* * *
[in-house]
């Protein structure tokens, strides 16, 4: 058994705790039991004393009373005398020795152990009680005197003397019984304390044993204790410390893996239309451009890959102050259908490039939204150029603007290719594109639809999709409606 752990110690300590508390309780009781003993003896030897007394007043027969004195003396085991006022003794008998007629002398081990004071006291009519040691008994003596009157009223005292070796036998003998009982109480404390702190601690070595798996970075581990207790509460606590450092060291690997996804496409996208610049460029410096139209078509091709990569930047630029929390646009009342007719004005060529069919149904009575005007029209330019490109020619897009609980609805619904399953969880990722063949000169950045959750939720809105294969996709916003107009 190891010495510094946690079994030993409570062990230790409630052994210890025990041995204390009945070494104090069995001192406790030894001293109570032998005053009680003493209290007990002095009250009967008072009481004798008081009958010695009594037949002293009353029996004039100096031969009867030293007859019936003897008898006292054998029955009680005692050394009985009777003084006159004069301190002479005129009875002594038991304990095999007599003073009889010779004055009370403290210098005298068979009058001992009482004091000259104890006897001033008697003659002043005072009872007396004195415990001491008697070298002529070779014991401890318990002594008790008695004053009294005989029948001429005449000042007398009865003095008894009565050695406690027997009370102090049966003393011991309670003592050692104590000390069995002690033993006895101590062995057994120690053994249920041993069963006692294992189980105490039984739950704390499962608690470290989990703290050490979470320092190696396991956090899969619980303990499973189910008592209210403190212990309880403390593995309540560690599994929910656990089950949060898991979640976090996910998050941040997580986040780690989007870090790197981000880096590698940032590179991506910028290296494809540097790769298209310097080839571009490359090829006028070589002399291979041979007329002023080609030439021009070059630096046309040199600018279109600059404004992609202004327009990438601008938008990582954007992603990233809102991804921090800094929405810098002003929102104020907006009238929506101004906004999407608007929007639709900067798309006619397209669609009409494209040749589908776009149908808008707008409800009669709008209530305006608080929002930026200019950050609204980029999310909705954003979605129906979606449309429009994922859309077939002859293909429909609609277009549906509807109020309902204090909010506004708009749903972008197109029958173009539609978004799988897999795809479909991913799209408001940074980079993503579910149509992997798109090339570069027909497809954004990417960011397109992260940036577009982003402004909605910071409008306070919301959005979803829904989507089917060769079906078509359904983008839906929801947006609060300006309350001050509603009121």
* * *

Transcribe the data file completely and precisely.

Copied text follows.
[in-house]
């Protein structure tokens, strides 16, 4: 058994705790039991004393009373005398020795152990009680005197003397019984304390044993204790410390893996239309451009890959102050259908490039939204150029603007290719594109639809999709409606 752990110690300590508390309780009781003993003896030897007394007043027969004195003396085991006022003794008998007629002398081990004071006291009519040691008994003596009157009223005292070796036998003998009982109480404390702190601690070595798996970075581990207790509460606590450092060291690997996804496409996208610049460029410096139209078509091709990569930047630029929390646009009342007719004005060529069919149904009575005007029209330019490109020619897009609980609805619904399953969880990722063949000169950045959750939720809105294969996709916003107009 190891010495510094946690079994030993409570062990230790409630052994210890025990041995204390009945070494104090069995001192406790030894001293109570032998005053009680003493209290007990002095009250009967008072009481004798008081009958010695009594037949002293009353029996004039100096031969009867030293007859019936003897008898006292054998029955009680005692050394009985009777003084006159004069301190002479005129009875002594038991304990095999007599003073009889010779004055009370403290210098005298068979009058001992009482004091000259104890006897001033008697003659002043005072009872007396004195415990001491008697070298002529070779014991401890318990002594008790008695004053009294005989029948001429005449000042007398009865003095008894009565050695406690027997009370102090049966003393011991309670003592050692104590000390069995002690033993006895101590062995057994120690053994249920041993069963006692294992189980105490039984739950704390499962608690470290989990703290050490979470320092190696396991956090899969619980303990499973189910008592209210403190212990309880403390593995309540560690599994929910656990089950949060898991979640976090996910998050941040997580986040780690989007870090790197981000880096590698940032590179991506910028290296494809540097790769298209310097080839571009490359090829006028070589002399291979041979007329002023080609030439021009070059630096046309040199600018279109600059404004992609202004327009990438601008938008990582954007992603990233809102991804921090800094929405810098002003929102104020907006009238929506101004906004999407608007929007639709900067798309006619397209669609009409494209040749589908776009149908808008707008409800009669709008209530305006608080929002930026200019950050609204980029999310909705954003979605129906979606449309429009994922859309077939002859293909429909609609277009549906509807109020309902204090909010506004708009749903972008197109029958173009539609978004799988897999795809479909991913799209408001940074980079993503579910149509992997798109090339570069027909497809954004990417960011397109992260940036577009982003402004909605910071409008306070919301959005979803829904989507089917060769079906078509359904983008839906929801947006609060300006309350001050509603009121």